Preliminary report sheds light on Office of Homeless Services deficit

Office of Homeless Services
Office of Homeless Services interim executive director Dave Holloman testifies Monday, April 15, during a budget hearing focusing on the Office of Homeless Services.

Philadelphia’s inspector general has found that the city’s homeless services office “knowingly” overspent in the face of budget cuts as the department racked up nearly $15 million in debt over the last four years.

In response to pandemic-related budget cuts and the end of emergency federal funding, Liz Hersh, former executive director of the Office of Homeless Services, never considered cutting services for the unhoused population, the preliminary report states.

Instead, OHS manipulated contracts in order to continue paying nonprofit organizations that operate shelters and other programs, sometimes carrying payments from one fiscal year to the next, when the department’s coffers were replenished, the inspector general found.

“Leadership was driven by the mission, and fiscal considerations became an afterthought,” Office of Inspector General investigators wrote in the 15-page document.

The report, released last week, is the first official account of what led to the OHS’s deficit, which has received scrutiny from lawmakers currently reviewing Mayor Cherelle Parker’s first municipal budget proposal.

Its findings figure to play a role in how City Council decides to handle the OHS budget for the next fiscal year, which begins July 1. Parker and legislators must agree on a spending plan by the end of June.

Although the findings do not allege any illegal activity, “a number of investigative questions remain, including the scope of individual accountability” and “possible criminal or civil implications for fraud or misrepresentations,” the OIG wrote.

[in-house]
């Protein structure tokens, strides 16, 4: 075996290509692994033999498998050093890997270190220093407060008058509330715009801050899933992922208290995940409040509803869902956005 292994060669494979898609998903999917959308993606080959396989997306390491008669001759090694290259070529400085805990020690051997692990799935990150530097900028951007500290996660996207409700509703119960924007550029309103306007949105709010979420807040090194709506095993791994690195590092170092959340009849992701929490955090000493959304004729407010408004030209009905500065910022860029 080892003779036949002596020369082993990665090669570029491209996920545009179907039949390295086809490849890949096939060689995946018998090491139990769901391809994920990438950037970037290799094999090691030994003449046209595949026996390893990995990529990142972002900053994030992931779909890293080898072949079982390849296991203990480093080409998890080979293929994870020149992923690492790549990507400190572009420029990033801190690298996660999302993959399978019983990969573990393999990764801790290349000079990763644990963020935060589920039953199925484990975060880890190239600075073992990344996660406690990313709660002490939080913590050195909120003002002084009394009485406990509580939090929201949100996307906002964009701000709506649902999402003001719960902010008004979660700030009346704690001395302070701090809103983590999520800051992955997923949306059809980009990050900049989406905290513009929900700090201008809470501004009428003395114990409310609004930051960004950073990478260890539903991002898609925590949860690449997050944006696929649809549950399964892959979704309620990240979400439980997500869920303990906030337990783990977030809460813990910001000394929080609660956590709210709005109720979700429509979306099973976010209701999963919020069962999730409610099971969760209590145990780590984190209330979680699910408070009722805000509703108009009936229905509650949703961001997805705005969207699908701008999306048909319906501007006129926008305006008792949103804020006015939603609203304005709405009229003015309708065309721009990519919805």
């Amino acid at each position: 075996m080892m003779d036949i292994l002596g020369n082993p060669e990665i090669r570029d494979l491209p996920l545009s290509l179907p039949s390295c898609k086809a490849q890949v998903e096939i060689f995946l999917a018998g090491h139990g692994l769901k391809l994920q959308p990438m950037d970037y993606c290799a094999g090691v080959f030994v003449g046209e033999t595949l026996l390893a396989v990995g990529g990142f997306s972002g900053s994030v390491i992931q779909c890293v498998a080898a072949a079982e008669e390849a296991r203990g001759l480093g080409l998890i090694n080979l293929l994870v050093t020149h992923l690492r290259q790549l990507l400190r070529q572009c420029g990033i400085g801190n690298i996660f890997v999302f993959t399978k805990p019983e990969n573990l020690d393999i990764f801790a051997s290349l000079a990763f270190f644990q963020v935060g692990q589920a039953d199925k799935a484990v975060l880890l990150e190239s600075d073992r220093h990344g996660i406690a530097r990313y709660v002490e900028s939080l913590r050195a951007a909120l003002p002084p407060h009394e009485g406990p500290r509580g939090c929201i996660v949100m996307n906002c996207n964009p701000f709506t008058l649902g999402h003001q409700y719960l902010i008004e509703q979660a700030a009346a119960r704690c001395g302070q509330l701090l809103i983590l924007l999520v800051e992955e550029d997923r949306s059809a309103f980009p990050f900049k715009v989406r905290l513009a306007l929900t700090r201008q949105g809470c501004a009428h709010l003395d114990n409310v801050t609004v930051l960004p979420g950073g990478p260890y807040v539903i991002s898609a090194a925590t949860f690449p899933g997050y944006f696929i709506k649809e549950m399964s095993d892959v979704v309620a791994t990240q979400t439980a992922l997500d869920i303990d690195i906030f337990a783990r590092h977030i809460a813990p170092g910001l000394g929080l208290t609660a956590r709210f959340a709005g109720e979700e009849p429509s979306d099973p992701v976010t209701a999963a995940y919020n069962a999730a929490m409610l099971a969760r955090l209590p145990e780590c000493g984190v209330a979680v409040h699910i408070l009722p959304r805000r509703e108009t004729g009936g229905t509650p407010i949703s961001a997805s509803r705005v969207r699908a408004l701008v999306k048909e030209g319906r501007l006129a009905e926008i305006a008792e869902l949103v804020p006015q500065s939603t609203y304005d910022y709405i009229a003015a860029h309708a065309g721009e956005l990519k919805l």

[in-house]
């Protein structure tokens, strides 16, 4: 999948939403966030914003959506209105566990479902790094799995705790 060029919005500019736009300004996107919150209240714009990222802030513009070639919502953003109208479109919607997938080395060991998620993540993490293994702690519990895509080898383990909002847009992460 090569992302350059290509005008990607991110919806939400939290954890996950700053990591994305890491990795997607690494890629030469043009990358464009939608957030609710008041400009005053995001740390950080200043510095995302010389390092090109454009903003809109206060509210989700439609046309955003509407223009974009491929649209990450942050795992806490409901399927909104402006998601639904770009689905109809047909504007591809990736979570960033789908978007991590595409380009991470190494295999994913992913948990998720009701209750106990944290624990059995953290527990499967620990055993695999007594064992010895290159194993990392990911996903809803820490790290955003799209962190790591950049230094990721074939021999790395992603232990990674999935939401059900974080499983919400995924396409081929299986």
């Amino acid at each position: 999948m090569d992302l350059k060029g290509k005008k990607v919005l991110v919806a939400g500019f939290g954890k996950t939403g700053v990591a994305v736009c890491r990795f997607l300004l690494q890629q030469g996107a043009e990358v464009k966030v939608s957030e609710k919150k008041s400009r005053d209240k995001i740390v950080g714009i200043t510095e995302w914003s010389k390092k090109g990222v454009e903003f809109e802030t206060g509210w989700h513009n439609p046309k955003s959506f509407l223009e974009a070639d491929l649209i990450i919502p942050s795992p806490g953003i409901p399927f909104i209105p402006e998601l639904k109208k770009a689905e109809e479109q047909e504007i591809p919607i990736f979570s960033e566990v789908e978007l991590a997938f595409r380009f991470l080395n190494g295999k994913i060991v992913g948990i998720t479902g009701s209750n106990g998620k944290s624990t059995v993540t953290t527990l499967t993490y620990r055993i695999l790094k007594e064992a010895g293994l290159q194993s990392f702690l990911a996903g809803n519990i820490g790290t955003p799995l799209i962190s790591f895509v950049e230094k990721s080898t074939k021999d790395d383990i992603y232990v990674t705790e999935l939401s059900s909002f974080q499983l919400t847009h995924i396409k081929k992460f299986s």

City Councilmember Katherine Gilmore Richardson speaks Monday, April 15, during a budget hearing focusing on the Office of Homeless Services.JACK TOMCZUK / METRO FILE

An April 15 City Council budget hearing was punctuated by Majority Leader Katherine Gilmore Richardson asking each member of OHS’s leadership team to say whether they had “personally benefited” from money earmarked for homeless services. All of the officials denied stealing money.

There are also “many open questions” about whether contractors were overpaid or overbilled OHS, the OIG said.

“Looking backward, the only way to properly assess the risk is to painstakingly unravel the department’s morass of service contracts, payment by payment,” investigators wrote in the report.

Parker in February hired an outside accounting firm, Horsey, Buckner & Heffler LLP, to aid OIG as it audits the department.

Hersh served as OHS’s leader from the early days of Mayor Jim Kenney’s administration in 2016 until resigning in October, and the report said that she was focused on the office’s mission of aiding the unhoused and “disinterested” in budgetary matters.

She described the OIG’s findings as fair in interviews with multiple media outlets, including the Inquirer and KYW Newsradio. Hersh in March told Metro she “makes no apologies” related to her management of OHS.